Importance of vernacular medium
Purabi Banerjee, principal, Netaji Vidyapith HS School
The significance of Netaji Vidyapith Railway HS School, which is almost six-and-a-half decades old, can be gauged from the numerous alumni members who have walked out of its hallowed gates and have carved out a niche for themselves.
Our school basically imparts teaching in both Bengali as well as in English, although we originally started as a Bengali-medium one. But over the years, with changing societal trends, a gradual decline in the number of students opting for Bengali medium necessitated the opening of an English medium section from 2005.
I still feel that Bengali-medium schools have an important role to play, as vernacular- medium schools are rooted in the rich culture of society. Bengali is one of the most beautiful languages in the world.
I am happy that one of the state’s rank holders in the HSLC 2009 exam under SEBA was from our Bengali-medium school. The school imparts quality education, including different types of co-curricular activities like music, games, sports, cubs, bulbuls, scouts, guides. Every year, a group of our students who pass from here, get admitted to the prestigious Cotton College.
I sincerely hope that students from the Bengali-medium school can do even better in the future if they take special interest in reading books, journals and newspapers along with inculcating an aptitude for conversing in English. I dream that just like Netaji Subhas Chandra Bose’s famous clarion call of Kadam Kadam Barhaye Ja, my students, too, would confidently march forward to success and glory.
|Netaji Vidyapith HS School. Telegraph picture
Alumni reunite, recall golden days
Hundreds of alumni of Netaji Vidyapith from Assam as well as from other parts of the country assembled on the school campus at Maligaon in Guwahati on December 23 to participate in Pichutaan, a reunion of former students.
“It was a heavenly moment,” said Debajyoti Biswas, an assistant manager of Nabard, who is now based in Itanagar in Arunachal Pradesh.
Biswas, despite his hectic schedule, managed to spare a day and travelled miles to reach Guwahati to be a part of the grand alumni reunion of his alma mater.
The initiative for the reunion was taken by the alumni committee comprising the core group: president Partha P. Ghosh, secretary Champak Nag and cultural convener Suvendu Banerjee.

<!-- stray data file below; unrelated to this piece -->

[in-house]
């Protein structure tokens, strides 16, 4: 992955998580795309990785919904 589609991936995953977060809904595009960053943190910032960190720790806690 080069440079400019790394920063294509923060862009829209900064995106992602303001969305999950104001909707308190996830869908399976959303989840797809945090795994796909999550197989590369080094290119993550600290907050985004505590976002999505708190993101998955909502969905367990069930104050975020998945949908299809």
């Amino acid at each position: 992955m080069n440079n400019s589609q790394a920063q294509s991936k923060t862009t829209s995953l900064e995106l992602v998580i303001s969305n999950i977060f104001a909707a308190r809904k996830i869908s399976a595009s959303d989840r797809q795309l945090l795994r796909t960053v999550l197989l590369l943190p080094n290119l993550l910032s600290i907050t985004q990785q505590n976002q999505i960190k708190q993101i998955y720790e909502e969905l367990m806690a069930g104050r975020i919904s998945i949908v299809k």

The extravaganza was attended by pupils from the batches of 1950 to 2011.
“I felt elated when I went to the grand alumni reunion of my alma mater after a long hiatus of 27 years. It was an evening of wonderful rendezvous with old friends, seniors and teachers. I felt as if I returned to my old school days. The happiest moment was when I and my son played on the same field where I once used to run and play,” Biswas said.
The first phase of the daylong event commenced with a programme titled Sankha Dhani.
After the lunch break, it was time for the much awaited antaranga alapan or interaction among old and new friends. One saw tears of joy welling up in the eyes of the people as they met their old friends. The alumni shared several memorable incidents, including those unintentional acts that had made their teachers angry.
R.S. Virdi, general manager of Northeast Frontier Railway, inaugurated the evening session by lighting the lamp. It was followed by cutting of a large cake by Virdi, who was the chief guest.
Painter Rabin Bar put up a marvellous show with speed painting, miscellaneous painting, sand painting and speed portrait.
A fabulous rendition of songs by Chandrima Bhattacharjee, a past pupil, brought the audience to the dance floor. Following this, the band Dohar performed.
Later, artist Rabin Bar drew a beautiful painting while Dohar sang, in a synchronised performance.
The day ended with a sumptuous dinner and a campfire.
The extravaganza was a great success with a gathering of old friends, who reminisced on the good old days and promised to stay in touch.
A staff reporter